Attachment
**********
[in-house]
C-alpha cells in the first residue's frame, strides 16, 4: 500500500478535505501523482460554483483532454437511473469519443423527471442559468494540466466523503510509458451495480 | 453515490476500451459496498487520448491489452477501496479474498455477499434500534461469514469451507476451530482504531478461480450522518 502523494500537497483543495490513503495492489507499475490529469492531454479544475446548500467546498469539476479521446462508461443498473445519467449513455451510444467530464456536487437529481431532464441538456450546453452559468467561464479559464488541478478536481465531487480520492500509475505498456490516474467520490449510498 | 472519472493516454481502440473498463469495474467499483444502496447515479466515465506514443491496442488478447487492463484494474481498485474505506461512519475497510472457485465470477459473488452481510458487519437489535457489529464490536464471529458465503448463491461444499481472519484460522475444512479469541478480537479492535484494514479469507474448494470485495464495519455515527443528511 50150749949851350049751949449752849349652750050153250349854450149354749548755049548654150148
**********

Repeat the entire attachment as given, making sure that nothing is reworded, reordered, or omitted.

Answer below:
[in-house]
C-alpha cells in the first residue's frame, strides 16, 4: 500500500478535505501523482460554483483532454437511473469519443423527471442559468494540466466523503510509458451495480 | 453515490476500451459496498487520448491489452477501496479474498455477499434500534461469514469451507476451530482504531478461480450522518 502523494500537497483543495490513503495492489507499475490529469492531454479544475446548500467546498469539476479521446462508461443498473445519467449513455451510444467530464456536487437529481431532464441538456450546453452559468467561464479559464488541478478536481465531487480520492500509475505498456490516474467520490449510498 | 472519472493516454481502440473498463469495474467499483444502496447515479466515465506514443491496442488478447487492463484494474481498485474505506461512519475497510472457485465470477459473488452481510458487519437489535457489529464490536464471529458465503448463491461444499481472519484460522475444512479469541478480537479492535484494514479469507474448494470485495464495519455515527443528511 50150749949851350049751949449752849349652750050153250349854450149354749548755049548654150148